Hello Games, developers of No Man’s Sky, asked their fans to recommend science fiction novels in celebration of the game’s upcoming release. On the back of its eerie, imaginative exploration of alien life, Rendevous with Rama was one of the most recommended. “That it, in a single moment, completely shatters man’s exceptionalism is just the start of my love for this book,” said Mars Dionne in Hello Games’ round-up of responses. “It’s the purity of exploration and discovery that book truly embodies that really gets me hooked.”
Excited for Fallout 4?
(Bethesda Softworks—PlayStation 4, Xbox One, Microsoft Windows)
Station Eleven, by Emily St. John Mandel
The Fallout franchise has long-provided gamers with an expansive, down-in-the-gutters way to experience post-apocalyptic America. With Fallout 4 just around the corner, the apocalypse (more specifically life after the apocalypse) is sure to be a hot topic, and there are few better contemporary post-apocalyptic novels than Emily St. John Mandel’s Station Eleven.
About the Book
Kirsten Raymonde will never forget the night Arthur Leander, the famous Hollywood actor, had a heart attack on stage during a production of King Lear. That was the night when a devastating flu pandemic arrived in the city, and within weeks, civilization as we know it came to an end.
Twenty years later, Kirsten moves between the settlements of the altered world with a small troupe of actors and musicians. They call themselves The Traveling Symphony, and they have dedicated themselves to keeping the remnants of art and humanity alive. But when they arrive in St. Deborah by the Water, they encounter a violent prophet who will threaten the tiny band’s existence. And as the story takes off, moving back and forth in time, and vividly depicting life before and after the pandemic, the strange twist of fate that connects them all will be revealed.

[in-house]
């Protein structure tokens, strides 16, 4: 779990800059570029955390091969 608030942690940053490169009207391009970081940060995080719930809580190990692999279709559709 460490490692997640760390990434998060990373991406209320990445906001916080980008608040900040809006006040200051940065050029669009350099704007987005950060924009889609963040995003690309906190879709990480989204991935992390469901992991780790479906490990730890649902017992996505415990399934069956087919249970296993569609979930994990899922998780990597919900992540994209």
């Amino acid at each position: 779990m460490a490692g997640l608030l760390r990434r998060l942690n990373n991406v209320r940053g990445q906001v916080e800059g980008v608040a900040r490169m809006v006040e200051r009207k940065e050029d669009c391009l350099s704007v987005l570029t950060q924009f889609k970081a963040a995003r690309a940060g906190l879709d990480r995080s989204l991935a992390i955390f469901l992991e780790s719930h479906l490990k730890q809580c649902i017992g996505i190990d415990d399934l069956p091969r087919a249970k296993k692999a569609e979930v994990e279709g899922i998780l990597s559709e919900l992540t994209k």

Fresh off of winning the Arthur C. Clarke Award, Station Eleven is the honey to Fallout‘s grape jelly: very different narratives and visions of the future, but with the same aspirations, and oh so tasty. It’s a hopeful reflection of pre- and post-apocalyptic life in North America, and what it lacks in action (something Fallout 4 is sure to deliver in spades), it more than makes up for in nuance, characters you’ll love, and a chilling narrative about the fall (and rise?) of modern society.
Excited for Xenoblade Chronicles X?
The Sparrow, by Mary Doria Russell
Xenoblade Chronicles X, the follow-up to the surprise Wii and 3DS hit Xenoblade Chronicles, is a sprawling science fiction RPG that follows the survivors of the White Whale, an enormous spaceship full of Americans fleeing Earth after it’s caught in the middle of a war between two alien races. Attempting to establish a colony on Mira, where they’ve crash-landed, the evacuees must deal with a hostile planet and continued alien threats. When it comes to colonization of alien planets, it’s hard to top The Sparrow.
About the Book
In 2019, humanity finally finds proof of extraterrestrial life when a listening post in Puerto Rico picks up exquisite singing from a planet that will come to be known as Rakhat. While United Nations diplomats endlessly debate a possible first contact mission, the Society of Jesus quietly organizes an eight-person scientific expedition of its own. What the Jesuits find is a world so beyond comprehension that it will lead them to question what it means to be human.
While you won’t find a ton of action or enormous alien-fighting mecha in The Sparrow, Russell’s 1996 science fiction award-winner is a fiercely intelligent look at what happens when humans make first encounter—and spectacularly fail to communicate with—alien life. Rife with themes of religion and faith, colonialism and humanism, The Sparrow trades none of its thoughtfulness and introspection for deep emotion and believable characters. “The Sparrow is harrowing, all the more so because of the contrast between the tragedy and the liveliness of the characters,” said Karen Burnham of Spiral Galaxy Reviews. “[It’s] the single most tragic science fiction story I’ve ever read.” Trade your mecha for some kleenex and get reading!
Looking forward to 2015 and 2016
2015 is shaping up to be a great year for gamers, and 2016 is looking even better. With The Last Guardian, Horizon Zero Dawn, Final Fantasy XV, Zero Escape 3, Shenmue 3, Cosmic Star Heroine, and so many more highly anticipated games on the horizon, there’s never been a better opportunity to split your time between reading and gaming.
What books would you recommend to gamers?